“A Christmas Story: The Musical,” the current production at Millburn’s Paper Mill Playhouse, is based on the 1983 motion picture that has become an annual round-the-clock TV marathon. The musical had a brief Broadway run at the end of 2012. The Paper Mill production will run through January 3.
Narrated by Jean Shepard (Ted Koch), the action takes place in the winter of 1940. Nine-year-old Ralphie (Cotton Maurer) desperately wants a Red Ryder BB rifle for Christmas. But it takes a good bit of psychology to plant the idea in his parents’ mind, as almost every adult he encounters warns, “You’ll shoot your eye out.”
As the days lead up to Christmas, we meet Ralphie’s brother, Randy (Hudson Loverro); their dad, referred to as “The Old Man” (Chris Hoch), ever-patient mom (Elena Shaddow); neighborhood bully Scut Farkus (Ryan McInnes); Ralph’s teacher, Miss Shields (Danette Holden); and pals Schwartz (Vincenzo Rafuolo) and Flick (Gabriel Reis).
Like the movie, the play is episodic, with several well-remembered gags from the movie: Ralphie’s father’s frequent tirades of off-color language (rendered on stage, as in the movie, by nonsense syllables), a neighbor’s dogs’ instinctive dislike of the Old Man, Mom’s clever way of getting Randy to eat, the coonskin-capped nine-year-old villain, a cantankerous department store Santa, a double dog dare that results in a sticky situation, an aunt’s questionable Christmas gift, and a most unique lamp, won in a crossword puzzle mail-in competition.
The songs by Benj Pasek and Juston Paul are serviceable devices to relate characters’ thoughts or comment on the action. They’re tuneful and upbeat, if unmemorable. Mara Newbery Greer’s choreography livens up many numbers and includes a fantasy sequence featuring a rousing tap ensemble.
The two young leads are exceptional and contribute considerably to the show’s energy and sense of fun. Mr. Maurer’s Ralphie comes across as a real kid, rather than a show biz version, though he sure knows how to belt out a song and carry a scene. Mr. Loverro is a triple threat; his acting is laced with knowing bits of humor, as required, and he is very funny wailing as he does battle with a snow suit. The ensemble of youngsters is also first-rate, as they dance, sing, and play assorted characters.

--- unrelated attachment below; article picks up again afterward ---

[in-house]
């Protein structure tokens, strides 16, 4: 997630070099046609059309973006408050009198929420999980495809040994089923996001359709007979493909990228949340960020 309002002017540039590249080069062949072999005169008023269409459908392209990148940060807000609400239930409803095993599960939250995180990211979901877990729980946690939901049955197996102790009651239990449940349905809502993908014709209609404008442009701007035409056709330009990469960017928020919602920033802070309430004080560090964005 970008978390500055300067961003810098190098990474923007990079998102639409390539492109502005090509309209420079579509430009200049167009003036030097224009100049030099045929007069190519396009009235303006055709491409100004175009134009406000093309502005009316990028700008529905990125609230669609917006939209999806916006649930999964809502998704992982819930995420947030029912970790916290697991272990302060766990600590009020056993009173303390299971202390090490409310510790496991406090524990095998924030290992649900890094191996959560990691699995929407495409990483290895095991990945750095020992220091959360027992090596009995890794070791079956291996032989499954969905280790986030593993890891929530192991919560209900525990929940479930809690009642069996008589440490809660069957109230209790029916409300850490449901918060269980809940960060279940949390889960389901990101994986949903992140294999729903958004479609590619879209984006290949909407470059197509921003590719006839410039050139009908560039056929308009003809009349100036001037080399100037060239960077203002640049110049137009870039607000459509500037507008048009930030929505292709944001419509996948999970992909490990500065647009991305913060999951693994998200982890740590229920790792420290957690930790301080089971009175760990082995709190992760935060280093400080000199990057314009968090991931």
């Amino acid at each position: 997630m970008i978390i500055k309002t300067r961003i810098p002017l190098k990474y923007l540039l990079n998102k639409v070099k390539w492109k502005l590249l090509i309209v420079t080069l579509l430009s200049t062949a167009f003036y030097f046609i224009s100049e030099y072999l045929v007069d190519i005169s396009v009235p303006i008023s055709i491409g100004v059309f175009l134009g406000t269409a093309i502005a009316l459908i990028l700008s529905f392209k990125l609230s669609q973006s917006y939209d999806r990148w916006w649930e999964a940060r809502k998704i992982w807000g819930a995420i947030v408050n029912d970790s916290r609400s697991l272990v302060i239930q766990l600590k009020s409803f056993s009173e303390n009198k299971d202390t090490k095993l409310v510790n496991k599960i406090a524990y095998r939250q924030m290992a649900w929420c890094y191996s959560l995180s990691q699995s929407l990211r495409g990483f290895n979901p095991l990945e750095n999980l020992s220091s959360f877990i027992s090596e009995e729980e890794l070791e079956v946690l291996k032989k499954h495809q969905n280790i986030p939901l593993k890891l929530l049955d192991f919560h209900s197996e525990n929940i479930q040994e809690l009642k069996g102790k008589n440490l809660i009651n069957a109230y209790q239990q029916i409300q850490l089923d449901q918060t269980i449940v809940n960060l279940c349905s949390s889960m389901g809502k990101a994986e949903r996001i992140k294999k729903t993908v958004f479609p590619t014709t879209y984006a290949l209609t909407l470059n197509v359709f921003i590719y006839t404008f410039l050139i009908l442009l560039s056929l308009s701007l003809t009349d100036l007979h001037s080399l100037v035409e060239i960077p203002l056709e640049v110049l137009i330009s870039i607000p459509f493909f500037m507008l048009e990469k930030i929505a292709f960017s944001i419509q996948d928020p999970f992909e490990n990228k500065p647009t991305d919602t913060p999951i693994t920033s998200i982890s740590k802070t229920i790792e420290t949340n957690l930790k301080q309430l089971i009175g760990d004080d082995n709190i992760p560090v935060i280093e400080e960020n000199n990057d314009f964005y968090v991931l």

Mr. Hoch as the Old Man has the biggest adult role, a lovable blowhard with a bark far worse than his bite. It’s hard to keep the right balance with this character, since much of the play’s comedy either emanates from him or bounces off him. When the furnace acts up for the umpteenth time, the Old Man takes it personally and, tools in hand, heads down to the basement resolute and determined, the way a soldier would advance on the enemy.
Ms. Shaddow is a sympathetic Mother managing two young boys and a husband who often acts like a child. In her one solo number, “What a Mother Does,” she enumerates her duties. This is a woman who loves her family and doesn’t regard her role as anything but what is expected of her. Remember, the play takes place over 70 years ago, well before women in large numbers pursued careers and thought of a life beyond their family.
Audience members of all ages will enjoy two special cast members — Pete and Lily, who play the neighbor’s bloodhounds that bedevil the Old Man at every opportunity. Their trainer, William Berloni, adopted them from a rescue group and trained them on a Connecticut farm. They even have a specially staged curtain call.
Under Brandon Ivie’s direction, “A Christmas Story: The Musical” is a pleasant show for families at holiday time. The caliber of the production ranks with many Broadway musicals. Walt Spangler’s scenic design and Elizabeth Hope Clancy’s costumes recreate a nostalgic, bygone era.
“A Christmas Story: The Musical” will run through January 3. Performances are Wednesday at 7 P.M., Thursday at 1:30 and 7 P.M., Friday at 7 P.M., Saturday at 1:30 and 7 P.M., and Sunday at 1:30 and 7 P.M. Tickets start at $29 and may be purchased by calling (973) 376-4343, at the Paper Mill Playhouse box office at 22 Brookside Drive in Millburn, New Jersey, or online at www.PaperMill.org.